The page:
Certainty breeds confidence


November 2023 has seen vendors return to the market, demand for property rise to meet supply, and a stability in average asking prices, following government, economic and OCR certainty, says realestate.co.nz’s Vanessa Williams

The latest data from realestate.co.nz shows that for the first time since November 2022, more than 10,000 new listings came onto the market. An increase of 5.2% year-on-year, this national lift is a combination of seasonal factors and market confidence.

Average asking prices were generally stable, as we have moved away from the market’s COVID-19 era, distinguished by peaks and troughs. Again, I think this comes down to more confidence and certainty in the market, which we didn’t have during the pandemic.

All of this comes in the face of increasing certainty around governmental leadership and the economy. The Reserve Bank also agreed to maintain the OCR at 5.5% for the fourth consecutive time.

Kiwis love certainty, which is why, with its reputation as a safe investment, we love property. Unsurprisingly, more stability in and out of the market gives people the confidence to buy and sell.

Selling by auction also remained the most popular sale method in November 2023, making up almost a third (28.2%) of all listings. This is a by-product of market certainty. People sell under the hammer when they feel confident in the market. And we’ve heard that many sellers had success in auction rooms during November.

Lift in listings

Year-on-year, more than half of our 19 regions saw new listings increase. The biggest lifts were in Central North Island (up 21.9%), Taranaki (up 13.6%), Nelson and Bays (up 12.1%), and Auckland (up 10.5%).

Month-on-month, new listings were up in all regions except Coromandel (down 16.3%), Marlborough (down 1.5%), and Central Otago/Lakes District (flat with a marginal decrease of 0.9%). Nationally, new listings were up 12.4% compared to October 2023.

We are in the peak selling season, confidence is up, and vendors are beginning to come back to the market.

Flat asking prices

Five of our 19 regions saw average asking prices remain flat compared to November 2022. Nationally, all other regions, except Coromandel, saw average asking prices increase or decrease by less than 10.0%.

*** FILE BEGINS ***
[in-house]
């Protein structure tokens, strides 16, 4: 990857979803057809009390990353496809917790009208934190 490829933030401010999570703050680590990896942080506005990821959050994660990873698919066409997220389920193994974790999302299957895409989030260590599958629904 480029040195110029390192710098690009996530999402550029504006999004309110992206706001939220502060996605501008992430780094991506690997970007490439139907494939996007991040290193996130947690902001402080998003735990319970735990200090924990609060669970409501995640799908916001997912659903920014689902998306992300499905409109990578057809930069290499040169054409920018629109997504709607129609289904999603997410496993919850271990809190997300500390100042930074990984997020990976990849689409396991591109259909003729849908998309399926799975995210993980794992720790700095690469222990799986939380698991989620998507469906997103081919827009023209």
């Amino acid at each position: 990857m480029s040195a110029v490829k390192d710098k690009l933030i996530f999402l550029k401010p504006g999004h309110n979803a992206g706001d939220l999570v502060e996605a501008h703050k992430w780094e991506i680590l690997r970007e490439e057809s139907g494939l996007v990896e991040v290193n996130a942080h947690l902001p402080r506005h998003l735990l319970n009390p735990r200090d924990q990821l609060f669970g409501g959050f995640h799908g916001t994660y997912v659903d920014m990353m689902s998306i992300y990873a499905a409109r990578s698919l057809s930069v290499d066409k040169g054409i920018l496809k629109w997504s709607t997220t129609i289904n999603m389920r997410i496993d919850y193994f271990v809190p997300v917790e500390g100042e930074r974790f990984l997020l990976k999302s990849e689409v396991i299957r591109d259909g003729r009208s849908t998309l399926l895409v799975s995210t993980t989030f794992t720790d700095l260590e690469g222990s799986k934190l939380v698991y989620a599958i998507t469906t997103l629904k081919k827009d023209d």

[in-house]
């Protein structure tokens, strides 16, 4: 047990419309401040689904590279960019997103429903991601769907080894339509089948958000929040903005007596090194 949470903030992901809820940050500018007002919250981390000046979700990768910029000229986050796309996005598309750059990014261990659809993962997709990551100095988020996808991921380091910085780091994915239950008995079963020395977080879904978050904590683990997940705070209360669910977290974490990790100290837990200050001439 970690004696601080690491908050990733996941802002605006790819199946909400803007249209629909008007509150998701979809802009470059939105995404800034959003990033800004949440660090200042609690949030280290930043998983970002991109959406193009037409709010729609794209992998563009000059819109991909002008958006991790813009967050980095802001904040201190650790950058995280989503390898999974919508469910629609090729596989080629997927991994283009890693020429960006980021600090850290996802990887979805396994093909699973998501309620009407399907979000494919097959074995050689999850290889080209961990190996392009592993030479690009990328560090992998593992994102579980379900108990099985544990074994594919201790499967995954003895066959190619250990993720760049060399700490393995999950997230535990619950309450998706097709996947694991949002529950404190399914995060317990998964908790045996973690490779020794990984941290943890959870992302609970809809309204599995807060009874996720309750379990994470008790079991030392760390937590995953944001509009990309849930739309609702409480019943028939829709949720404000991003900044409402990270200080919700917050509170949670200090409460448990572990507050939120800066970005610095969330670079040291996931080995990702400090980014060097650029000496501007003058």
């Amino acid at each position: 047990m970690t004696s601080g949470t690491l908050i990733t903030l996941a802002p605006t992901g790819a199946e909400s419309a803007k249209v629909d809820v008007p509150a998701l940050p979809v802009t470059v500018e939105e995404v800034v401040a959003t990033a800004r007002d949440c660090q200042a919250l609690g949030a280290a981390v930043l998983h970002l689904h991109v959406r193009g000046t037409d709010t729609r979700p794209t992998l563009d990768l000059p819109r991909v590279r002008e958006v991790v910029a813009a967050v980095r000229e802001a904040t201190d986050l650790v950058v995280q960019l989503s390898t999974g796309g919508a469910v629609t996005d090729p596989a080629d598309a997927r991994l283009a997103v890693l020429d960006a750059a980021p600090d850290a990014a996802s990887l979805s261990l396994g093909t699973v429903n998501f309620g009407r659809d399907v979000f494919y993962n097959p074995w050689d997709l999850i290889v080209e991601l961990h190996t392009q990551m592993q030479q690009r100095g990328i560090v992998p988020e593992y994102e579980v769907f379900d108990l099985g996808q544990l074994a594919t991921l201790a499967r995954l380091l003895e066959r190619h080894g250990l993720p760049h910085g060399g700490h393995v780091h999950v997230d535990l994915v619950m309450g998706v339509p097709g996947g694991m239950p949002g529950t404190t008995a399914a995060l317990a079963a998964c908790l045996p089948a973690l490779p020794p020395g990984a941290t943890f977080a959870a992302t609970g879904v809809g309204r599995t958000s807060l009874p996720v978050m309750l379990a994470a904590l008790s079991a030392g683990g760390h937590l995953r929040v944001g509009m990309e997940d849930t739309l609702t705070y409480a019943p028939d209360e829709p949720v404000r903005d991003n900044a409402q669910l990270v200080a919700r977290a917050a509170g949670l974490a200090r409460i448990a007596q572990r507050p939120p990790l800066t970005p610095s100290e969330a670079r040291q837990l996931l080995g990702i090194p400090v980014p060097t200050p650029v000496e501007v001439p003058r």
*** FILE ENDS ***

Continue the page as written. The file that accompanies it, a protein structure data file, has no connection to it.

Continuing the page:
Summer hotspot Coromandel saw the biggest change to its average asking price. Down 14.3% year-on-year, this is only the second time the region’s average asking price has been below $1 million since August 2021. Month-on-month, the region’s average asking price was down 20.7%. Small markets like Coromandel are susceptible to fluctuations.

Throughout 2023, the national average asking price has remained flat at around $870,000. This is likely to be increasing confidence for buyers and sellers.

When we see big fluctuations to average asking prices, it can make buyers and sellers hesitant to transact. More stability should help both parties feel more certain around what number to expect on that final sales and purchase agreement.

Demand lifting to meet supply

A new dataset from realestate.co.nz shows demand for property was up year-on-year during November, with searches per listing up by 18.3% and engagements per listing up by 45.0%.

Searches per listing divides the total number of searches by total stock. Engagements per listing divides the total number of enquiries and property saves by total stock. Together, both figures indicate the level of demand for property by measuring the level of serious buyer interest compared to the available supply.

Demand Data

The increase in searches per listing tells us that more people are searching for property. The lift in engagements per listing signals a boost in the number of people actively keen to transact.

Across the last 12 months, demand for property has been trending upwards, with both searches and engagement per listing up year-on-year.

It is great to see demand lifting to match supply, adding that stable average asking prices reflect the strong correlation between supply and demand.

During November, stock and average asking prices remained fairly flat. This tells me that supply and demand were well-matched.

Generally, when demand outstrips supply, prices increase. Whereas when supply is higher than demand, prices tend to decline.

In November 2023, Gisborne, Hawke’s Bay, and Wellington saw the biggest increases in demand year-on-year. Searches per listing were up by 42.3% in Gisborne, 20.6% in Hawke’s Bay, and 72.6% in Wellington. Engagements per listing were also up in these regions compared to last year: 119.1% in Gisborne, 97.8% in Hawke’s Bay, and 112.4% in Wellington.

High demand suggests competition is high in these regions.


National stock flat, year-on-year

Year-on-year, stock was flat during November, with a decrease of 1.5% nationally. However, across our regions, it was a mixed bag. Year-on-year, around half of our 19 regions saw stock increase during November, while the other half saw it drop back.

Compared to November 2022, the biggest lifts were in Coromandel (up 37.4%) and Central North Island (up 22.1%). Gisborne and Wellington saw the biggest decreases, down 20.5% and 22.0%, respectively.

Despite these outliers, we are nationally on par with November 2022 levels.